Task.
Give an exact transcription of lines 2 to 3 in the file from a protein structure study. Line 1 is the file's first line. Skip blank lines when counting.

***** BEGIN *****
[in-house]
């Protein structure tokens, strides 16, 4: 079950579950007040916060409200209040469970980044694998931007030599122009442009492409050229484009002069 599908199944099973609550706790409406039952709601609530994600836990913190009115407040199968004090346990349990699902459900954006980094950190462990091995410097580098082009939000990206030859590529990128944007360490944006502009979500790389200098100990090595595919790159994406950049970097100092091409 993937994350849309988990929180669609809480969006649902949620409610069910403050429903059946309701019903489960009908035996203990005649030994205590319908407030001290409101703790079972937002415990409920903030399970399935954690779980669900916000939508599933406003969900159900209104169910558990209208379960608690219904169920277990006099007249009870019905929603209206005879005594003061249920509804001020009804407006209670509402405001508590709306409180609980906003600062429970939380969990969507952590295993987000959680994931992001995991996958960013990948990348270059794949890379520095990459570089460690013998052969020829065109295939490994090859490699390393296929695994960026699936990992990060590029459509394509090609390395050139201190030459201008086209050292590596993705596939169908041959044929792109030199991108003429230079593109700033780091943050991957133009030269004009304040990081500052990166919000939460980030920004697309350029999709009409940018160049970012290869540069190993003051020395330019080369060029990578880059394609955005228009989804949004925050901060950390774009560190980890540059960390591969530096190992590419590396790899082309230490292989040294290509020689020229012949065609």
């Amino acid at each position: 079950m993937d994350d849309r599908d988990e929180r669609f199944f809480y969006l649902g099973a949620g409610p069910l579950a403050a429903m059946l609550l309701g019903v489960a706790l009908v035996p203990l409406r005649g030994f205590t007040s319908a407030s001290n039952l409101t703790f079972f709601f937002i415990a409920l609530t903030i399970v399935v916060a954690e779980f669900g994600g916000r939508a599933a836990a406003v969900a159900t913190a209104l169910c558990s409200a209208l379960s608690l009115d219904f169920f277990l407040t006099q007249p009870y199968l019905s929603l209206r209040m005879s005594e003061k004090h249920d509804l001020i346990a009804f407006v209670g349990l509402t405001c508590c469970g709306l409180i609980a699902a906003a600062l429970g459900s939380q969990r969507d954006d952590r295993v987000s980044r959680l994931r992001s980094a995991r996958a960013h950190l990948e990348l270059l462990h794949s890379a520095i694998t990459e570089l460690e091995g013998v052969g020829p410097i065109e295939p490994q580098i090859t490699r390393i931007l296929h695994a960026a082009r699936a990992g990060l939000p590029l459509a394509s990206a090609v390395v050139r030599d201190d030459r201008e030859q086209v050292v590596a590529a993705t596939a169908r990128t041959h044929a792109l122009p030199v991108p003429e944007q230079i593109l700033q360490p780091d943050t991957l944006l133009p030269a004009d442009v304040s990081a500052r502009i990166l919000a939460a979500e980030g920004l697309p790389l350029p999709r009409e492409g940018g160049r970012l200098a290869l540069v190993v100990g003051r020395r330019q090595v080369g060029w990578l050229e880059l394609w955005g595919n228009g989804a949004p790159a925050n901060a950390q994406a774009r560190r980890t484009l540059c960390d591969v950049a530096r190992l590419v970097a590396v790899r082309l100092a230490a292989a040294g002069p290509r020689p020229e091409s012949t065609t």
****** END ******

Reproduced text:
């Protein structure tokens, strides 16, 4: 079950579950007040916060409200209040469970980044694998931007030599122009442009492409050229484009002069 599908199944099973609550706790409406039952709601609530994600836990913190009115407040199968004090346990349990699902459900954006980094950190462990091995410097580098082009939000990206030859590529990128944007360490944006502009979500790389200098100990090595595919790159994406950049970097100092091409 993937994350849309988990929180669609809480969006649902949620409610069910403050429903059946309701019903489960009908035996203990005649030994205590319908407030001290409101703790079972937002415990409920903030399970399935954690779980669900916000939508599933406003969900159900209104169910558990209208379960608690219904169920277990006099007249009870019905929603209206005879005594003061249920509804001020009804407006209670509402405001508590709306409180609980906003600062429970939380969990969507952590295993987000959680994931992001995991996958960013990948990348270059794949890379520095990459570089460690013998052969020829065109295939490994090859490699390393296929695994960026699936990992990060590029459509394509090609390395050139201190030459201008086209050292590596993705596939169908041959044929792109030199991108003429230079593109700033780091943050991957133009030269004009304040990081500052990166919000939460980030920004697309350029999709009409940018160049970012290869540069190993003051020395330019080369060029990578880059394609955005228009989804949004925050901060950390774009560190980890540059960390591969530096190992590419590396790899082309230490292989040294290509020689020229012949065609």
């Amino acid at each position: 079950m993937d994350d849309r599908d988990e929180r669609f199944f809480y969006l649902g099973a949620g409610p069910l579950a403050a429903m059946l609550l309701g019903v489960a706790l009908v035996p203990l409406r005649g030994f205590t007040s319908a407030s001290n039952l409101t703790f079972f709601f937002i415990a409920l609530t903030i399970v399935v916060a954690e779980f669900g994600g916000r939508a599933a836990a406003v969900a159900t913190a209104l169910c558990s409200a209208l379960s608690l009115d219904f169920f277990l407040t006099q007249p009870y199968l019905s929603l209206r209040m005879s005594e003061k004090h249920d509804l001020i346990a009804f407006v209670g349990l509402t405001c508590c469970g709306l409180i609980a699902a906003a600062l429970g459900s939380q969990r969507d954006d952590r295993v987000s980044r959680l994931r992001s980094a995991r996958a960013h950190l990948e990348l270059l462990h794949s890379a520095i694998t990459e570089l460690e091995g013998v052969g020829p410097i065109e295939p490994q580098i090859t490699r390393i931007l296929h695994a960026a082009r699936a990992g990060l939000p590029l459509a394509s990206a090609v390395v050139r030599d201190d030459r201008e030859q086209v050292v590596a590529a993705t596939a169908r990128t041959h044929a792109l122009p030199v991108p003429e944007q230079i593109l700033q360490p780091d943050t991957l944006l133009p030269a004009d442009v304040s990081a500052r502009i990166l919000a939460a979500e980030g920004l697309p790389l350029p999709r009409e492409g940018g160049r970012l200098a290869l540069v190993v100990g003051r020395r330019q090595v080369g060029w990578l050229e880059l394609w955005g595919n228009g989804a949004p790159a925050n901060a950390q994406a774009r560190r980890t484009l540059c960390d591969v950049a530096r190992l590419v970097a590396v790899r082309l100092a230490a292989a040294g002069p290509r020689p020229e091409s012949t065609t």